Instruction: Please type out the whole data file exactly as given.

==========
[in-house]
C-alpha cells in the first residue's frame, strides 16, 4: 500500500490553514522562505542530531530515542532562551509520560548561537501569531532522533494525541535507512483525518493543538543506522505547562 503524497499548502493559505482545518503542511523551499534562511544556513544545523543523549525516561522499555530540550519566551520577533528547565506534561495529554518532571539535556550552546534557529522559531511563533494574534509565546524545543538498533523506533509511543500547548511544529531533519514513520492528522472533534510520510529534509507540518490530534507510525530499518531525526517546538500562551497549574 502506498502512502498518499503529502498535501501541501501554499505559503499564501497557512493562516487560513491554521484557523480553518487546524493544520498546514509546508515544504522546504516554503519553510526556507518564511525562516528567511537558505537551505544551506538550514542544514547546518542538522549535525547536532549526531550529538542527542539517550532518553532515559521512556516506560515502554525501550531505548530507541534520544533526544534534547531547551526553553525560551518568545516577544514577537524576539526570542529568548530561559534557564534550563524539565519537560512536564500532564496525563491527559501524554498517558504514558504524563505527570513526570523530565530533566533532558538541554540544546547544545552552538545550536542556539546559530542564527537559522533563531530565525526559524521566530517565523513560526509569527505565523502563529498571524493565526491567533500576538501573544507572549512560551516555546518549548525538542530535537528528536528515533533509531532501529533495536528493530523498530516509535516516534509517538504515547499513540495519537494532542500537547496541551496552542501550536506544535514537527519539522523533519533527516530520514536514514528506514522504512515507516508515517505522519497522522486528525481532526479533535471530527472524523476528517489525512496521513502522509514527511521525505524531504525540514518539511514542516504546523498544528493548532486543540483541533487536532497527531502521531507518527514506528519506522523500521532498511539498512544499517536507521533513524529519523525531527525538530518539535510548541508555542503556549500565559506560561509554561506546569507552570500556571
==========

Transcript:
[in-house]
C-alpha cells in the first residue's frame, strides 16, 4: 500500500490553514522562505542530531530515542532562551509520560548561537501569531532522533494525541535507512483525518493543538543506522505547562 503524497499548502493559505482545518503542511523551499534562511544556513544545523543523549525516561522499555530540550519566551520577533528547565506534561495529554518532571539535556550552546534557529522559531511563533494574534509565546524545543538498533523506533509511543500547548511544529531533519514513520492528522472533534510520510529534509507540518490530534507510525530499518531525526517546538500562551497549574 502506498502512502498518499503529502498535501501541501501554499505559503499564501497557512493562516487560513491554521484557523480553518487546524493544520498546514509546508515544504522546504516554503519553510526556507518564511525562516528567511537558505537551505544551506538550514542544514547546518542538522549535525547536532549526531550529538542527542539517550532518553532515559521512556516506560515502554525501550531505548530507541534520544533526544534534547531547551526553553525560551518568545516577544514577537524576539526570542529568548530561559534557564534550563524539565519537560512536564500532564496525563491527559501524554498517558504514558504524563505527570513526570523530565530533566533532558538541554540544546547544545552552538545550536542556539546559530542564527537559522533563531530565525526559524521566530517565523513560526509569527505565523502563529498571524493565526491567533500576538501573544507572549512560551516555546518549548525538542530535537528528536528515533533509531532501529533495536528493530523498530516509535516516534509517538504515547499513540495519537494532542500537547496541551496552542501550536506544535514537527519539522523533519533527516530520514536514514528506514522504512515507516508515517505522519497522522486528525481532526479533535471530527472524523476528517489525512496521513502522509514527511521525505524531504525540514518539511514542516504546523498544528493548532486543540483541533487536532497527531502521531507518527514506528519506522523500521532498511539498512544499517536507521533513524529519523525531527525538530518539535510548541508555542503556549500565559506560561509554561506546569507552570500556571